Input sought on intersection

Columbus residents will have a first look at the city’s ideas for improving pedestrian and bicycle pathways at the second Plan4Health open house next week.

Columbus Regional Health’s Reach Healthy Communities program received a $125,000 Plan4Health grant from the American Planning Association last year to study and design improvements to the local pedestrian and bicycle infrastructure systems. The idea is to create a safer environment for walkers and cyclists, which promotes healthier lifestyles across Columbus.

Working with the Columbus — Bartholomew County Planning Department, Reach Healthy Communities conducted an open house Aug. 27 to allow residents to provide input on pedestrian and cyclist safety in the area between Noblitt, Donner and Lincoln parks. Participants were asked to provide feedback on five specific intersections in three areas of those neighborhoods:

Washington and 17th streets

Central Avenue at 17th and 19th streets

Hawcreek Avenue at 17th and 19th streets

Based on that feedback, the planning department will present conceptual design improvements for the Central Avenue and Hawcreek Avenue intersections at the next Plan4Health open house Tuesday.

Draft construction drawings, which are more detailed than conceptual improvements, will be presented for the 17th and Washington streets intersection.

The planning department developed a more detailed plan for 17th and Washington streets because a 2008 study highlighted that intersection as needing improvements for pedestrian and cyclist safety, said Emilie Pinkston, planning department senior planner.

Additionally, the results of the initial open house showed that residents’ safety concerns extended beyond the five key intersections that were initially identified as problem areas, Pinkston said.

That’s why conceptual design improvements will also be presented for three additional intersections:

Washington and 16th streets

Central Avenue at 22nd Street

Central Avenue at 25th street

Residents’ input was varied, Pinkston said, but focused on basic safety concerns.

“They don’t feel safe about speeds, and there are no pedestrian signals in some of these places, so it may be awhile before they feel safe to cross,” she said.

Following the plan presentations on Tuesday, residents can provide any additional ideas for infrastructure improvements during a question and answer session.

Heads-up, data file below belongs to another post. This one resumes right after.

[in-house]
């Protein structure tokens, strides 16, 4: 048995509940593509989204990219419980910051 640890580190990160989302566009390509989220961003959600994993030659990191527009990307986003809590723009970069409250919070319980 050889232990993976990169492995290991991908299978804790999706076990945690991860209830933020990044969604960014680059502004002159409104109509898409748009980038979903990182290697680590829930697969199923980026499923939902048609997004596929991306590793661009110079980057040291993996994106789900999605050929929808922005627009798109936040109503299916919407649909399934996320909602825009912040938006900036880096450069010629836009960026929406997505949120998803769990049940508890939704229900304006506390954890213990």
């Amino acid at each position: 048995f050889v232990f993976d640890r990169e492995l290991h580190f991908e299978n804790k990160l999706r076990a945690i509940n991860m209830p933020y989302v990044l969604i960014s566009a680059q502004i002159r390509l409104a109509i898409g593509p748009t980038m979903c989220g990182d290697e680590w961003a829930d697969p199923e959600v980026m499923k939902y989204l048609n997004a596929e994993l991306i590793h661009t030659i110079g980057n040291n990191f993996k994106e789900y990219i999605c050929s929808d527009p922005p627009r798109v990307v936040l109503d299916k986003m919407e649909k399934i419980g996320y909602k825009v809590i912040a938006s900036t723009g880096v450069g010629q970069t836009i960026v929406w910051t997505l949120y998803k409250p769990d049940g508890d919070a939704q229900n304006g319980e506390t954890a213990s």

The open house will also feature a short activity to gather more ideas for improving the safety of walkers and cyclists.

The Plan4Health grant is designated only for studies and designs relating to infrastructure improvements, not the actual construction process, said Jeff Bergman, city and county planning director.

Right now, Columbus does not have funds specifically allocated for pedestrian and cyclist safety improvements, so the Plan4Health grant is a first step toward promoting a more active lifestyle in the city, Bergman said.

“This will get us further down the road to getting where we want to be,” he said.

If you go

What: Plan4Health open house

When: 6 p.m. Tuesday

Where: Donner Center, 739 22nd St.

What it’s about: Presentation of plans for bicyclist, pedestrian safety improvements, with a question and answer session to follow

Who: Hosted by Reach Healthy Communities and the Columbus-Bartholomew County Planning Department

About the presentations

The Plan4Health presentation will feature two different plans for bicycle and pedestrian infrastructure improvements.

One plan will offer conceptual design improvements to seven intersections in Columbus:

  • Washington and 16th streets
  • Central Avenue at 17th, 19th, 22nd and 25th streets
  • Hawcreek Avenue at 17th and 19th streets

The second plan will focus on draft construction drawings for improvements to the 17th and Washington street intersection. Construction drawings provide more detail than conceptual design improvements.

Author photo
Olivia Covington is a reporter for The Republic. She can be reached at or 812-379-5712.